Wednesday, September 29, 2010

End of the Line for for Bogotá's Traffic Congestion?

An end in sight for traffic jams?

Luis Willumsen, a transit expert from London made the front page of El Tiempo with the daring and shocking proposal that autos should actually pay for the congestion, delays and other damaging impacts they make on the city, rather than be subsidized for doing so, as is the case in most cities.

Such a charge (or $20/liter gasoline) seems to be the only realistic method for controlling the city's ever-worsening congestion. Bogotá's 'Pico y Placa' law, which prohibits vehicles from being driven two days each week depending on the last digit on their license plates, has obviously failed to control congestion. Instead, it's encouraged the wealthy to buy second cars in order to be able to drive every day.

Luis Willumsen
Charging drivers is politically unpopular, but has worked in cities including London, Singapore and Stockholm, where congestion charges have reduced pollution and traffic jams and sped traffic flows. And, significantly, London Mayor Ken Livingstone, who imposed the charge, was reelected and his conservative succesor has continued the policy.

It's important to observe that a congestion charge only monetizes - and probably reduces - costs which motorists are paying already, in time lost waiting in traffic jams and in fuel burnt during hours of idling - not to mention the medical costs of all of that stress.

In Bogotá's favor, only a small, wealthy minority travel in private cars here, so most Bogotans would not be affected. And, altho the rich have lots of political power, Mayor Samuel Moreno's lefist political party's base are the poor. What's more, Bogotá has a history of being willing to impose policies which discomfit private car owners, such as the Pico y Placa law, bus-only traffic lanes and even the Sunday/holiday Ciclovia, when major avenues are closed to car traffic.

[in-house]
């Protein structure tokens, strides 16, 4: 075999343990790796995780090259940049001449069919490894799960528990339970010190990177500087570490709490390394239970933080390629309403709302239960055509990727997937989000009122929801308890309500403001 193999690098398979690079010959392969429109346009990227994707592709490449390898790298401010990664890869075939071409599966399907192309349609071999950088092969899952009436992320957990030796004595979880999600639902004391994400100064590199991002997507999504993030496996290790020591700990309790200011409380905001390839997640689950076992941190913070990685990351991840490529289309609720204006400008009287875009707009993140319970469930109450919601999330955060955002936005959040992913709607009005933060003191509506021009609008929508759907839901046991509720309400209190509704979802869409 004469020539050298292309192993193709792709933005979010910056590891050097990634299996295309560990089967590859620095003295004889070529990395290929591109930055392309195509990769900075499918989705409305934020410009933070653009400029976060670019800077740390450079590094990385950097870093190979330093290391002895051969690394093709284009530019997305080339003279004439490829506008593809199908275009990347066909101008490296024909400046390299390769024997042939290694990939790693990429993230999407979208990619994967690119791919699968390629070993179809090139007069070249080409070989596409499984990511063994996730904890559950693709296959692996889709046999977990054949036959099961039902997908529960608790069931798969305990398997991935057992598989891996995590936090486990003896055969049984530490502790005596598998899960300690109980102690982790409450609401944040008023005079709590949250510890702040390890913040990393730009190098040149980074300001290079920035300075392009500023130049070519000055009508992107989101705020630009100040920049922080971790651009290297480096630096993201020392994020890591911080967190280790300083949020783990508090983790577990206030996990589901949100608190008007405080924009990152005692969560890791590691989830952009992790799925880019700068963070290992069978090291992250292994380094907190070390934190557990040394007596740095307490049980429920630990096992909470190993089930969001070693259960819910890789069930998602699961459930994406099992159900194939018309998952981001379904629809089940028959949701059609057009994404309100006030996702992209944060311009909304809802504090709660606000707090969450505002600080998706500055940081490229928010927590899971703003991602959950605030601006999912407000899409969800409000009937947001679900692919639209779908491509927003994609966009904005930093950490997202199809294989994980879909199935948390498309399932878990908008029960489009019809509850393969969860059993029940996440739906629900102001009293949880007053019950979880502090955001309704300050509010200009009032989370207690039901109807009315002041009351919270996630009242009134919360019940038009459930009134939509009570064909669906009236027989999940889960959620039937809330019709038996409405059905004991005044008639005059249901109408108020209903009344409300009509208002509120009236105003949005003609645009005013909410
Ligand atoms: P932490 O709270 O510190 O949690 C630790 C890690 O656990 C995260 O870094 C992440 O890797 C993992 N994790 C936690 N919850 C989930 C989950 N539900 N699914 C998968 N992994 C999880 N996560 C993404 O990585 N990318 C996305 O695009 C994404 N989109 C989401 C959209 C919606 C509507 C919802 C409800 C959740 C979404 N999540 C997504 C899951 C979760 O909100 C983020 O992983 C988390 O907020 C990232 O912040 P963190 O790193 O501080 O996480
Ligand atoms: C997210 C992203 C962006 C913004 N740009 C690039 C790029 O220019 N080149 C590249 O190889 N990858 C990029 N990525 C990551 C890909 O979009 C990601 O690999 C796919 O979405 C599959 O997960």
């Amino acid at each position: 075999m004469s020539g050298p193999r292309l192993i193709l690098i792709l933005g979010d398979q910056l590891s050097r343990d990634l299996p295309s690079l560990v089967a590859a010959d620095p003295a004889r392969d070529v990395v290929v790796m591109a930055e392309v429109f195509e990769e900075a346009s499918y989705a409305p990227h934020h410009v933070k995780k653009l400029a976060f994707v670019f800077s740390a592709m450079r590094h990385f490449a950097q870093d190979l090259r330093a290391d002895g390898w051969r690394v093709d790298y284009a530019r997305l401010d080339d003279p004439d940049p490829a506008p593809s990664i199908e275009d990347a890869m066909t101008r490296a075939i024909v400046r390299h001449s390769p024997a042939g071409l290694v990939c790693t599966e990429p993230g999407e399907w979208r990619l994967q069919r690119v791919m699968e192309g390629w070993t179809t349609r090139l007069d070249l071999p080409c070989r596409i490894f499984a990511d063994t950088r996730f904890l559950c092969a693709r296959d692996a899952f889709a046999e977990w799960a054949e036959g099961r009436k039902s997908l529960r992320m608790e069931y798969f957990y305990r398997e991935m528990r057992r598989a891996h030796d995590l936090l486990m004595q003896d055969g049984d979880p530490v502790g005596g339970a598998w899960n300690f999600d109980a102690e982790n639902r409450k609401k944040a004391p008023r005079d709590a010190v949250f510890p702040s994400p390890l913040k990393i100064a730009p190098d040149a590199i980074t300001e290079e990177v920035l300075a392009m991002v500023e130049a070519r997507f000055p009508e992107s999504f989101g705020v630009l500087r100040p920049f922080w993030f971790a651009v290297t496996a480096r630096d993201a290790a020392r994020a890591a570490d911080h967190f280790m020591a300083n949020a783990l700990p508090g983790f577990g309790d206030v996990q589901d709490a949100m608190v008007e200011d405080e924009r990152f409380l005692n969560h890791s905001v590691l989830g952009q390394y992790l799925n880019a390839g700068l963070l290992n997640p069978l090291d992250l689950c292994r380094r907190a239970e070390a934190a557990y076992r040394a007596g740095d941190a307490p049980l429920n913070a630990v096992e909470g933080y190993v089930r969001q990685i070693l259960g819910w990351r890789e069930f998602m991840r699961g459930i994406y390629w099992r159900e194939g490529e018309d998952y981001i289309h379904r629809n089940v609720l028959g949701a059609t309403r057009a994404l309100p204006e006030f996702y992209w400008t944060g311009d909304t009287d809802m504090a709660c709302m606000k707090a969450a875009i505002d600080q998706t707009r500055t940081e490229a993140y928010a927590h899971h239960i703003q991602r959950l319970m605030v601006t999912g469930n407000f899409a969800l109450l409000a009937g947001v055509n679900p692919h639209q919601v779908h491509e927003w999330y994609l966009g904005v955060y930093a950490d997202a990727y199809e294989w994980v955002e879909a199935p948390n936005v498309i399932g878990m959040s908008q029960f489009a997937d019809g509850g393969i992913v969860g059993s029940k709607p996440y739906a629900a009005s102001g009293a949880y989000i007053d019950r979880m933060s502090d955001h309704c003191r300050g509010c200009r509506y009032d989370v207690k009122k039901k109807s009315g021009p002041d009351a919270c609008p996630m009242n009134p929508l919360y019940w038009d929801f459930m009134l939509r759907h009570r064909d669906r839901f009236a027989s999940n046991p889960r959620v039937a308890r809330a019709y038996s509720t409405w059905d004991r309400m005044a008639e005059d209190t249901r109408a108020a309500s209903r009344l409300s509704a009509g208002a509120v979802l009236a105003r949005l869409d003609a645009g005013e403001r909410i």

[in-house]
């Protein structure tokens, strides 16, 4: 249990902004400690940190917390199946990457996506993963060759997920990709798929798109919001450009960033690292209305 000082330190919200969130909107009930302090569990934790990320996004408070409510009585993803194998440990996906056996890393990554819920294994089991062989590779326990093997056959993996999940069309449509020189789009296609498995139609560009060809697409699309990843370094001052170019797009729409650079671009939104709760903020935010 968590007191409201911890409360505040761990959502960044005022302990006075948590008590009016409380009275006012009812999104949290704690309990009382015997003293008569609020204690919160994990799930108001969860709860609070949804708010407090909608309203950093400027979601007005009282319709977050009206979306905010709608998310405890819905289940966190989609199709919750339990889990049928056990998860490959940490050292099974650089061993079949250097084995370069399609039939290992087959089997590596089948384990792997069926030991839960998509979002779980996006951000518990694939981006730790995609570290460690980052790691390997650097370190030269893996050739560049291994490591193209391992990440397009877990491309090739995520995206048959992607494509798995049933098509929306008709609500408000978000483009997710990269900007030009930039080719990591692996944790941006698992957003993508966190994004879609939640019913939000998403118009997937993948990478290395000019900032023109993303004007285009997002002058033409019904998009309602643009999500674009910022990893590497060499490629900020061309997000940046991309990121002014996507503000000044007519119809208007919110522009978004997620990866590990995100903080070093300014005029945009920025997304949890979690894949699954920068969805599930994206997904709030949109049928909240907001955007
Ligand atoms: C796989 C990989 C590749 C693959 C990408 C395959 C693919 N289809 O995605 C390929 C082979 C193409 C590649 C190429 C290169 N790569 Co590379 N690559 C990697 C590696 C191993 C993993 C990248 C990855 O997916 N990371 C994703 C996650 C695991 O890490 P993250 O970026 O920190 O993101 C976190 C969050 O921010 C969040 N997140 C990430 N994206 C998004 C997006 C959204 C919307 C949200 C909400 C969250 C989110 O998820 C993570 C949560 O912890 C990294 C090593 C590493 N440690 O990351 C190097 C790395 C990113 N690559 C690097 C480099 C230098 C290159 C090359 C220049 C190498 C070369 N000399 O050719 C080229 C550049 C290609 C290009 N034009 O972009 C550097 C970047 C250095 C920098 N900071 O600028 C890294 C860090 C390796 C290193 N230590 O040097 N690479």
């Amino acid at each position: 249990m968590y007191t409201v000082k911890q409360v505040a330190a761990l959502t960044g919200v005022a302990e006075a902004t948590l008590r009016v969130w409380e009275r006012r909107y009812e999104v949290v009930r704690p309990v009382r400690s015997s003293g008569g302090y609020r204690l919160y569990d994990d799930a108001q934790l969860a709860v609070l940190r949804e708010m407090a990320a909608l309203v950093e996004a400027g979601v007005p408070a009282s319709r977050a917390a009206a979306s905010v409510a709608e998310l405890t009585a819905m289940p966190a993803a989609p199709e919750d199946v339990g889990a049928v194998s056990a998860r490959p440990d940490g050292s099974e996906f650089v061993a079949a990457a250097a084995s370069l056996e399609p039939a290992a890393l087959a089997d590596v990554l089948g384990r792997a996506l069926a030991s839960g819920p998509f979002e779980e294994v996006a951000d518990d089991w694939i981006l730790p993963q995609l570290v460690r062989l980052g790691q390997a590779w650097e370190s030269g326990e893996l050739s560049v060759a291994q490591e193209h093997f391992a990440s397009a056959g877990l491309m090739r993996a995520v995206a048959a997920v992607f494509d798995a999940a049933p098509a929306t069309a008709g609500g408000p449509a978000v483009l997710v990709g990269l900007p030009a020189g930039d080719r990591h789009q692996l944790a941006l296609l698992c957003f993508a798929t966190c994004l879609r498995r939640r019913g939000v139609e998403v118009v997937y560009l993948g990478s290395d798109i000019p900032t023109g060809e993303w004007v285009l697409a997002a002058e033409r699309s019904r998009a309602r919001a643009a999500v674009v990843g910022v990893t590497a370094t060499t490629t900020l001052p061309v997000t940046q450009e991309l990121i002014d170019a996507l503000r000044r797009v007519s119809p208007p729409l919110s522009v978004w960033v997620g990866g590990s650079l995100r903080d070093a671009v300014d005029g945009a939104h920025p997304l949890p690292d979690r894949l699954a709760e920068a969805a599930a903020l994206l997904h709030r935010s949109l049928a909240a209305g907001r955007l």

Worried Samuel better do something.
And Moreno has almost nothing to lose. He's already very unpopular due to delays and corruption allegations surrounding the expansion of the Transmilenio express bus system. And he appears to want to be remembered as 'the mayor who revolutionized Bogotá transit. He's already shown his willingness to antagonize car owners by expanding the Pico y Placa's hours. And, City Hall must certainly have known Willumsen's perspectives when it invited him here. Perhaps Moreno will decide, realistically, that a hail Mary policy move like this one is his best hope to achieve a big success and be remembered positively.

Makes sense to me.

Blog written by Mike Ceaser of Bogota Bike Tours

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